Abdallah Badis

Comédien - Metteur en scène - Cinéaste

samedi 8 décembre 2012

THE FOREIGN SON note


Director’s Statement of Intent


The film will be shot in colour in 1:85 widescreen format on HDCAM. I would like to be accompanied in this adventure by cinematographer Claire Mathon, who photographed my previous film, Le Chemin Noir, whose technical know-how and artistic sensibility is matched by her humane qualities which are precious assets when shooting with non-professional actors.

Apart from the Oran harbour, all pictures will be shot in the M’Sirda region where I was born, in the top North-West corner of Algeria.

On screen, I’ll play Omar. The final cemetery where we’ll shoot is where my grand-parents and ancestors are buried. Omar’s sister will be my real sister, his father, mine too, and the other characters, except for one, will be genuine Algerian people.

While shooting The Foreign Son, I’ll be on the lookout for what is fragile, hoping to capture it, and to this end, we’ll be open to the unexpected which will surely offer us much better, much truer material than what I could write. Characters are merely sketched in the synopsis. People will be chosen to embody them onscreen because of how they match what I’m looking for and how they know and can intimately be what my film is involved in. They won’t need to “act out.”

To inhabit the character of the deranged Lahcene, I’ll approach a particular dancer I saw dance at the Algiers National Theatre at the end of a training session directed by Abu Lagraa, the Algerian choreographer of “la Baraka” company. Before that session, he had never taken part in any official contemporary dance. I’ll have this dancer meet the real person whom the Lahcène character is based on. I’m sure that without trying to imitate him, he’ll know how to endow his own body with the pain and fright of the original Lahcène. Before the camera, I’ll often ask him to act with economy and restraint. Once, however, releasing his raw creativity and fantastic energy in the heart of nature, he will display a wild, striking danced figuration of the courage mixed with despair that may inhabit theAlgerian youth.

A voice-over will thread along the film: it will be in the first person. It will either be Omar’s or his sister’s voice. They are not “psychological” voices expressing feelings or a perception of the situation onscreen. As presented in the examples of the treatment, they tell of a time in the past of the siblings, of a little detail remained on the side, suspended in their memory. I imagine these voices often speaking over close shots of Omar’s – his body, this face – with an almost imperceptible camera movement, as if we circled slowly around him to slip into his head and read an occasional dream. Close shots of Omar’s face will be rare, aiming to provide breathing spaces in the film during which the viewer will actively make up his own story while Omar wonders about all these things he saw, the words he heard or the dreams he dreamt. Nothing in his face will show his state of mind – surprise, despair or hope. It will be the size of this body within the frame that will tell the state he is in. For instance, when he is a dot in the picture, he is lost.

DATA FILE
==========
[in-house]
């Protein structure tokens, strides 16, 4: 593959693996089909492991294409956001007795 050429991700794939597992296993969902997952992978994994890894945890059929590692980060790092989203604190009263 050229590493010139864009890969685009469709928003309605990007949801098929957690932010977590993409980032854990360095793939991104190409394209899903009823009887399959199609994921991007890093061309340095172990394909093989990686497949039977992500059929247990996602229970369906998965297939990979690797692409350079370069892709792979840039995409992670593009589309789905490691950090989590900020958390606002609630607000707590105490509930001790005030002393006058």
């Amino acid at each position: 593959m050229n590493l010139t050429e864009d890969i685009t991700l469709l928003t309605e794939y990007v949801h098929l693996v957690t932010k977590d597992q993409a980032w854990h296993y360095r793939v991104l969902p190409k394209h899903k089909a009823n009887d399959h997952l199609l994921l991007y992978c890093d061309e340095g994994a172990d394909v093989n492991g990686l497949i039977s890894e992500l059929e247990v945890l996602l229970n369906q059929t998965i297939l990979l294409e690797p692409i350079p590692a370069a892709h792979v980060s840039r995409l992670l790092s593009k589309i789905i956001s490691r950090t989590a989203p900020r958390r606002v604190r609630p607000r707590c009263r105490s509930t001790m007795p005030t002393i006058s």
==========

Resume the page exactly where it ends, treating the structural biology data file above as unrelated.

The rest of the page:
In the Ghazaouet harbour sequence, when Omar meets that young man who spills his guts and rambles: “my country, it’s here… in my head…,” we’ll mainly see the speaker, the face of that man will take up the whole image, and only at the end of the sequence will we cut to Omar in whom the words of that desperate and lucid young man still resound.

The archive footage will chiefly represent the Algerian point of view – fighters halting or walking rather than pictures of actual fighting. They will not be featured as objective documents. The Algerian war caused the death of over a million Algerians, and there were other conflicts before it. The recent bloody decade also made 200,000 victims. Under Omar’s eyes, it will be as though those dead came back to life momentarily so that he can be in touch with them while he is walking across that land. As if, in order to adopt him, the Algerian land needed that he made his own everything it covered, everything “in its guts”– all the children the land lost, all those peasant dwellings burnt or deserted by the war…

I will view the archives at the Institut National de l’Audiovisuel. I’ll ask them for their support and collaboration, which will be precious, as for my previous feature film.